My Three Months in Prison by Kedy Osman Ali, Sudan

In 2008, I was a 22-year-old boy. I finished my last exam for the Sudan High School Certificate. I was supposed to start my national service, which was compulsory in the Sudan, in two months.
About 1,500 fellow students and I were receiving national service training when we were ordered to go to fight the so-called “rebels.” I came from a tribe which the government considered as belonging to such “rebels.” I was one of the five students who refused to fight against the “rebels.” We were thrown into prison.
The prison was located in the Nyala Military Base, southern Darfur. Over 100 people were squeezed into the only room, which was 4-meter-square in size, in that prison. The room was without ventilation or light. There was a small door, to which we all gathered around to breath. When evening fell and darkness shaded us, I always wondered how I could spend another night there. The floor was broken asphalt with coarse sand. There was no way to hit the ground to sleep on that floor. We sat like crammed sardines until morning. I always heard people’s screams of hallucination throughout the night; sometimes fights even broke out between those who were hallucinating. The terrifying stories that happened in the prison were the causes of the screams and fights. For example, Al-Nazeer, a guy who had a similar story as mine, told me that a day ago, three people were executed. On such nights, nobody could fall asleep. Worse still, the prison guards, when hearing us screaming or fighting, would randomly pick us out of the room and beat us until the next morning. Therefore, we always tried to stop any scream or fight before it drew the attention of the guards.

However, somebody could ask why we refused to go to fight? Well, I would say that we knew we would be fighting our families and innocent civilians. I would rather go to prison than kill innocent women and children.
I didn’t know where my four friends were. A month passed by in that prison. As for me, I asked myself over and over again: “Why am I here? When will I be killed, or perhaps be released?” Another month passed. I was waiting for my accusation. Look, to be killed was often the first thing coming to mind in those situations. Two days later the head of guards, the commander of the prison, called me. On my way to him, I thought that I would be sentenced to either death or life imprisonment. I walked to the commander and the first question from him was: “Do you know why you are here? And where your friends are?” He laughed at me, and said, “You are the last person still alive.” Fear and anxiety overwhelmed me. My hands and legs were totally frozen. But I didn’t say anything. He said to the guards: “Get him back to wait for his last breeze.” That was scary, wasn’t it? I was taken back to the room. Days became even longer now. The only thing I thought about was when I would rest in peace. It was a very devastating time for me, mentally and emotionally. Imagine, waiting for the last breeze, what that felt like? Those days were the hardest ones in my life.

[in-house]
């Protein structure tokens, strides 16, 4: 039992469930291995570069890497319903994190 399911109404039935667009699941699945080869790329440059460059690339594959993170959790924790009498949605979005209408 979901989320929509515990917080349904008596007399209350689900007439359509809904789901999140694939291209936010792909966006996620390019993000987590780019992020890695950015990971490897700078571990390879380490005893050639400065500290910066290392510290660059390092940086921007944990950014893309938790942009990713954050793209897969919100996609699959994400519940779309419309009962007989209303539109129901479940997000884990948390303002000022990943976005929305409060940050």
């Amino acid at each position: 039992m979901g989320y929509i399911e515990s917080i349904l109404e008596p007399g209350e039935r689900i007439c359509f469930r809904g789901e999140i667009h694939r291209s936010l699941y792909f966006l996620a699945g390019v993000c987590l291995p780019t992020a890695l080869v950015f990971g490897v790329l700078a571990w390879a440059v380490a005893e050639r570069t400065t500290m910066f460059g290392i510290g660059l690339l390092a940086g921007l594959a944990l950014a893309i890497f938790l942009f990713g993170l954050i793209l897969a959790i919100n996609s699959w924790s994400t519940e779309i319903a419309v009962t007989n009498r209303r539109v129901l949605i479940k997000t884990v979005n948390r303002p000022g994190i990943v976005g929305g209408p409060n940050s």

In my third month in the prison, there was going to be a visit by a senior military leader to the military base. Soldiers were busy preparing for the visit. They were looking for extra help from the prisoners to finish the preparation early. So they came to pick some of us to help them. It happened that I was close to the fence door on that night. I was lucky to be picked. We started to arrange things in the offices.
As we moved tables and bullet boxes around for an hour or so, I was thinking how to escape. But I knew either way I would die, either in prison or from escaping. However, magic happened that day. It was around two o’clock in the morning, and it was so quiet. I asked to go to the toilet. I was taken by a soldier to one nearby. I managed to jump from the back side of the toilet. The sound of me hitting ground was heard by other soldiers. I started running immediately and gunshots were ordered. Firearms lit from all areas around as I was running. I saw bullets hit the ground ahead of me and between my feet. I didn’t realize I was injured until I arrived in my old friend’s home in Al-Jeer. Everyone at home was shocked. I spent two month lying on the bed. No hospital, or otherwise I would be caught, so instead I used traditional remedies only. Believe it or not, that was how I escaped and saved myself from death.


In the end, I want to share one thing I learned from my grandmother: “Do whatever you see is worth doing; don’t hesitate, even if the outcome is bad. It will be an experience for your future. But if you don’t do it, you will have remorse your entire life.” I have been in prison seven times, including two times here in Israel. None of those times I was guilty.

 

This is just one example of the important work produced YaLa’s citizen journalists, a program funded by the European Union’s Peacebuilding Initiative in order to enable young leaders from across the Middle East and North Africa to document and share their experiences of the region. 
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